JERSEY CITY, N.J. — Argentina international wing Manuel Montero scored three tries and Tayler Adams kicked 16 points as the Toronto Arrows hammered Rugby United New York 53-12 in Major League Rugby play Sunday.
After losing their first two games of the season, the Arrows (3-3-0) have now won three of the last four.
Joaquin Tuculet, Mike Shepperd, Gaston Mieres and Jason Higgins also scored tries for Toronto, which reeled off 26 straight points after going down 5-0 early. Adams kicked five conversions and two penalties. The Arrows also had an automatic conversion from a try scored under the posts.
Luke Hume and Andy Ellis scored tries for RUNY. Dan Hollinshead booted a conversion before a limited number of spectators on a windy day at Cochrane Stadium.
RUNY (3-2-0) entered weekend play atop MLR's Eastern Conference with 15 points, four points ahead of third-place Toronto, after defeating Old Glory DC 38-34.
Victoria's Quinn Ngawati, a former Canadian youth international and former member of the Toronto Wolfpack, started at inside centre for RUNY.
Toronto was coming off a record-breaking 52-7 win over the Seattle Seawolves. The 45-point victory margin erased the previous MLR record of 42 set by both the Seawolves (2019) and the now-defunct Glendale Raptors (2019).
"We knew coming in we had a lot of confidence. We built off of that last week where we were starting to run around, play through the hands," said Arrows centre Ben LeSage, sporting facial stitches from earlier games. "We've got some incredible ball-players on this team. So we were just trying to use them and get the ball into some space some more. That was the game plan and it worked out accordingly today so we're really happy with the result on the field."
After conceding a try early, the Toronto backs began to take charge and reeled off 19 straight points in the first half.
Taking advantage of two early Toronto penalties, RUNY went ahead 5-0 in the third minute when Hume touched down in the corner after an attack launched by a rolling maul off a lineout.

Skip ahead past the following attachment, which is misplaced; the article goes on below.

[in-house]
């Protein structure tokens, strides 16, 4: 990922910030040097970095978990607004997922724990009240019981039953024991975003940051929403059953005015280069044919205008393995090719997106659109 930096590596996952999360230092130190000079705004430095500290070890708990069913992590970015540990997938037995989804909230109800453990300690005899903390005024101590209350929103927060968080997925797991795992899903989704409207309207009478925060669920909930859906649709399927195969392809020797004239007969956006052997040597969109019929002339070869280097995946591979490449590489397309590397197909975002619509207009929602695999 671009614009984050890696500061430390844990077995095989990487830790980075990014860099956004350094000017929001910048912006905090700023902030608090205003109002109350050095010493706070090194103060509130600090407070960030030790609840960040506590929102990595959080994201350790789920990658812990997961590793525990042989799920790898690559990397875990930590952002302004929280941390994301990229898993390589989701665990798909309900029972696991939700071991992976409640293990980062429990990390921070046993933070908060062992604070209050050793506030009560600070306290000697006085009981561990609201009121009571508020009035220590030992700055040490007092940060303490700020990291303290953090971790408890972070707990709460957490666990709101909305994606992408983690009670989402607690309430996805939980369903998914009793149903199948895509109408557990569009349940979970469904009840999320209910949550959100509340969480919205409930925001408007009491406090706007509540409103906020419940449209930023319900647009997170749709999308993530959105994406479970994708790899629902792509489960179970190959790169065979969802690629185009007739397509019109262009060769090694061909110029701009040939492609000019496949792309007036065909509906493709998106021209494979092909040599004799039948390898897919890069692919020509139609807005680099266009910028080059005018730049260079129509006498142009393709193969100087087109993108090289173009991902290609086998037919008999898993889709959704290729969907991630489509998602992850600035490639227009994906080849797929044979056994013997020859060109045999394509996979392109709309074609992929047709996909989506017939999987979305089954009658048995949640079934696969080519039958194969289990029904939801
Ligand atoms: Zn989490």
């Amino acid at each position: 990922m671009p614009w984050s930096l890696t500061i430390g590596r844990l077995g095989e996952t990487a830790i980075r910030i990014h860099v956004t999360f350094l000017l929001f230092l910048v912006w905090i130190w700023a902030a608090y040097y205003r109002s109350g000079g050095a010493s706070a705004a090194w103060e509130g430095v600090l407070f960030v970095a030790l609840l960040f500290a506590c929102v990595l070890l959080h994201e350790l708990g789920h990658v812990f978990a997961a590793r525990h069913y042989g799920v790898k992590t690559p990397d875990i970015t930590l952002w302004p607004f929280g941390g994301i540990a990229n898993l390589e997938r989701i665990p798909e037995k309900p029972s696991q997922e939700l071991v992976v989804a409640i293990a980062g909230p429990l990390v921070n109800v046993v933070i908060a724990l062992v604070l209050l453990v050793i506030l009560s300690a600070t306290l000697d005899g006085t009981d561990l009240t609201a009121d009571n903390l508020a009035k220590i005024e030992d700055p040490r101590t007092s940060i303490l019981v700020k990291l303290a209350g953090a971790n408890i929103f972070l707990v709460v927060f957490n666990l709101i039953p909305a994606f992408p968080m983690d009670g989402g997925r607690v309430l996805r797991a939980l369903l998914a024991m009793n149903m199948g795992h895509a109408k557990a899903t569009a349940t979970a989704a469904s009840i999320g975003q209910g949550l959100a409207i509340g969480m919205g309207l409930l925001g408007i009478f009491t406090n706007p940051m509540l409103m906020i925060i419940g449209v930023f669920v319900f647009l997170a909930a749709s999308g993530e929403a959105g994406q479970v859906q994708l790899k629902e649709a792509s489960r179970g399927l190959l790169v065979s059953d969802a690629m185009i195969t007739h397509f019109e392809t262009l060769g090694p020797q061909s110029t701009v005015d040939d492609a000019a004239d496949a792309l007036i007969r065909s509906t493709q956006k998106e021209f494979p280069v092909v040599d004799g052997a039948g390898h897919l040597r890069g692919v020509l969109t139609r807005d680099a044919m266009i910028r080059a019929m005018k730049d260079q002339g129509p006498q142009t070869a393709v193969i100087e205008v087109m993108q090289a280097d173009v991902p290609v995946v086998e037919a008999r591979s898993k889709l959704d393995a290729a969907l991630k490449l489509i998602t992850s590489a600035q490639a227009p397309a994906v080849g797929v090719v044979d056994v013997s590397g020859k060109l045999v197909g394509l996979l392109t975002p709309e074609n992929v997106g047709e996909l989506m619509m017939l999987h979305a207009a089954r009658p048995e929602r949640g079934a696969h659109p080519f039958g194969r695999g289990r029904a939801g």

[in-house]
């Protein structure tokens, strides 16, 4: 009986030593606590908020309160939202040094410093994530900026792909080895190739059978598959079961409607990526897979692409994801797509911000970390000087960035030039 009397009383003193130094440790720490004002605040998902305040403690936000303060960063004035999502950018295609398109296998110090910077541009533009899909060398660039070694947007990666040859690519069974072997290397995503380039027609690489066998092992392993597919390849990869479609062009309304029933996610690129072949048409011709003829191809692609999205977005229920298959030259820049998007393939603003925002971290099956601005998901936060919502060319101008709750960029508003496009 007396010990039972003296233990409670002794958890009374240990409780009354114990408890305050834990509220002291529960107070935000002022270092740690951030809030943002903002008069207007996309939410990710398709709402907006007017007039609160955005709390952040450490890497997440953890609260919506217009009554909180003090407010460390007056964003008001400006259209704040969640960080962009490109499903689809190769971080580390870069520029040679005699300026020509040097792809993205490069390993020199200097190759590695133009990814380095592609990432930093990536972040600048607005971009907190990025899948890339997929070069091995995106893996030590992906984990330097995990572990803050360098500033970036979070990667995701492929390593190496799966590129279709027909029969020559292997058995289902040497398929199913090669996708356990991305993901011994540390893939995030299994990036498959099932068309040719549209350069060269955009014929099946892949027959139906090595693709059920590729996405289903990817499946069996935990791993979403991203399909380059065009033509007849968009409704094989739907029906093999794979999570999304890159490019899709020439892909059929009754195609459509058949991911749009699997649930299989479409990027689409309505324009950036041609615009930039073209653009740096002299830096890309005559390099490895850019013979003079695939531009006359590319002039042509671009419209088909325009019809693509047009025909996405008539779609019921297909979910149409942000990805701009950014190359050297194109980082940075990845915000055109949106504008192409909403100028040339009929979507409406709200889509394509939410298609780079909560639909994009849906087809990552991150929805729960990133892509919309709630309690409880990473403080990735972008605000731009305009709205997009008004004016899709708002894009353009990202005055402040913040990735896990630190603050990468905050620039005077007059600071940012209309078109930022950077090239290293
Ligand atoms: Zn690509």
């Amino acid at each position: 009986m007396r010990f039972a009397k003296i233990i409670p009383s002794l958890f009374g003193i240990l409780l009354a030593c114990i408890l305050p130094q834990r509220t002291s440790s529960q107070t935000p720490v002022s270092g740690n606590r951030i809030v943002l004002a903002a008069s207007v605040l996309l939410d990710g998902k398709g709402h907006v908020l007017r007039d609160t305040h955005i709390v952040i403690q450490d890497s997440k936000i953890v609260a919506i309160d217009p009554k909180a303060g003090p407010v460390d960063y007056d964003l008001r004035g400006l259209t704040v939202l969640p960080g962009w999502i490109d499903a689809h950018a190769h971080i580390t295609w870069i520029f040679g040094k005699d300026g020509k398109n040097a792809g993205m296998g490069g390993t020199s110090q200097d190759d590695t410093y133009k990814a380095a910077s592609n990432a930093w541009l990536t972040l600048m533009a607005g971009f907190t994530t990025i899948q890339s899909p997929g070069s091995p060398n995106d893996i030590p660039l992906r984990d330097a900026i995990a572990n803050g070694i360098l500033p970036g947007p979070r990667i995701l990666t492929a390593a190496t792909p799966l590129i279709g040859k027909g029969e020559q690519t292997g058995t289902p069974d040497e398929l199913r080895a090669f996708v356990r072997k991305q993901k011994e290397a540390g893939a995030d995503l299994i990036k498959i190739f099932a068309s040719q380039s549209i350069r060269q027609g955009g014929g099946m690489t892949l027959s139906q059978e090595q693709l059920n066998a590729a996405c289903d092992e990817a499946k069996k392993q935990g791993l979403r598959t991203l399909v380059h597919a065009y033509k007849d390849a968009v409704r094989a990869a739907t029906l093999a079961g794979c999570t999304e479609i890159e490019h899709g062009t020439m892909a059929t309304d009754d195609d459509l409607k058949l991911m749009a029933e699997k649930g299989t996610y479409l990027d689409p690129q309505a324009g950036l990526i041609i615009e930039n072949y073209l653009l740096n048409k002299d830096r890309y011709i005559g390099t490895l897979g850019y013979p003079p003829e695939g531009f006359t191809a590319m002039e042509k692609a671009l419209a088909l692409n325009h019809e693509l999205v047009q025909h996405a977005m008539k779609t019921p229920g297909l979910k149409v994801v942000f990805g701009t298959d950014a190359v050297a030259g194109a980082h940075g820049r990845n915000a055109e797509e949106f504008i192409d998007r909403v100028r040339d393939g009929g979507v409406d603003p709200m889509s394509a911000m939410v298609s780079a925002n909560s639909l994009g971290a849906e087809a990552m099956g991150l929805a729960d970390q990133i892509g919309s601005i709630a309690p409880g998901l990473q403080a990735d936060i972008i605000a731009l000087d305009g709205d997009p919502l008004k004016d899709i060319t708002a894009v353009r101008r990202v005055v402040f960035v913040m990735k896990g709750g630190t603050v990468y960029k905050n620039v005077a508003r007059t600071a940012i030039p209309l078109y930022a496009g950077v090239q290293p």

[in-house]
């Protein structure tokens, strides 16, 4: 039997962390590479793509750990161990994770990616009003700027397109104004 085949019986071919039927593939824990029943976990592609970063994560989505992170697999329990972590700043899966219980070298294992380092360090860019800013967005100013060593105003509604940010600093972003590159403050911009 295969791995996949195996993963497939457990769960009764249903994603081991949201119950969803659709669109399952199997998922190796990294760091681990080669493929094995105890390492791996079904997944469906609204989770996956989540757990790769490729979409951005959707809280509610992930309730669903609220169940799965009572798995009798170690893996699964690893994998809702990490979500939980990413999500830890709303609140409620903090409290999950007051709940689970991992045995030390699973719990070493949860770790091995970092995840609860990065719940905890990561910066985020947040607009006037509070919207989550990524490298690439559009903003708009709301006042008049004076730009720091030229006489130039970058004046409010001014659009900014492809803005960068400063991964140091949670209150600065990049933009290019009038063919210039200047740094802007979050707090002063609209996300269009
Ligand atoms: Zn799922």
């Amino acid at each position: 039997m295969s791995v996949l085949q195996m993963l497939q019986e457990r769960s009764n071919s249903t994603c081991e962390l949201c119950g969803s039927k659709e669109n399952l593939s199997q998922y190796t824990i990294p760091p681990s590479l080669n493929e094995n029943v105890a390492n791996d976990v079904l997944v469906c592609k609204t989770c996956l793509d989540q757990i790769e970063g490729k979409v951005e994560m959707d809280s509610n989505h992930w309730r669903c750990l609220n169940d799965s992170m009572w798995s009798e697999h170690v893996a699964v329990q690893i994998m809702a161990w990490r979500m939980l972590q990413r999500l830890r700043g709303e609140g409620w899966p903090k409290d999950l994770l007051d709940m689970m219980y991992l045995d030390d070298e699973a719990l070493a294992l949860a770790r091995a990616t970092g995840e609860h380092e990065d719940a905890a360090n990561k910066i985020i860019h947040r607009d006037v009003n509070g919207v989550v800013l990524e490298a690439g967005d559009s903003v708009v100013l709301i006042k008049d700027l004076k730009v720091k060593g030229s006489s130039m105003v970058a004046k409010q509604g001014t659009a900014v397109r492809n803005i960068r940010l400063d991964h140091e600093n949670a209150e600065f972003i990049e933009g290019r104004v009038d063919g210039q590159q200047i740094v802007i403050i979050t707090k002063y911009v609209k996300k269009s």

Toronto went ahead 7-5 in the 14th minute with a fine 30-metre run from Tuculet, who beat several defenders, following an Arrows scrum after a RUNY handling error.
Some quick thinking by Adams led to another Toronto try in the 21st minute after former England fullback Ben Foden was penalized for not releasing the ball near his RUNY try-line. Adams found Montero with a cross-field kick that caught the New Yorkers by surprise and the six-foot-four, 240-pound Argentine winger crashed over the line for a 12-5 lead.
Adams, who came into weekend play leading the league in points with 48, missed a conversion and two penalty kicks in the first half — with one penalty attempt hitting the goalpost. The New Zealand fly half was perfect the rest of the way.
Toronto increased its lead to 19-5 in the 38th minute when Montero, who has 27 caps for the Pumas, broke through the defence after a RUNY penalty gave the Arrows good field position.
Sheppard charged down a Conor McManus kick at the RUNY goal-line, falling on the ball for a converted try that padded the Arrows leads to 26-5 in the 45th minute.
That promoted RUNY to introduce Ellis and the former All Blacks scrum half dove over the line in the 51st minute. The conversion cut Toronto's lead to 26-12.
Three minutes later Mieres touched down in the corner after LeSage cut through the RUNY defence. This time, Adams' kick hit the post and went over to up the lead to 33-12.
Adams' penalties in the 67th and 72nd minute and a Montero converted try in the 75th made it 46-12 for Toronto. Higgins scored in the 77th after another fine run by LeSage ended just short of the try-line.
It was the first meeting of the two teams since June 2019 when Sam Malcolm's last-minute drop goal earned Toronto a post-season berth.
The Arrows match-day 23 featured 15 Canadians, including seven internationals. There were also four internationals from Uruguay and three from Argentina.
Toronto is based out of Marietta, Ga., where it is sharing facilities with Rugby ATL during the pandemic.
This report by The Canadian Press was first published April 25, 2021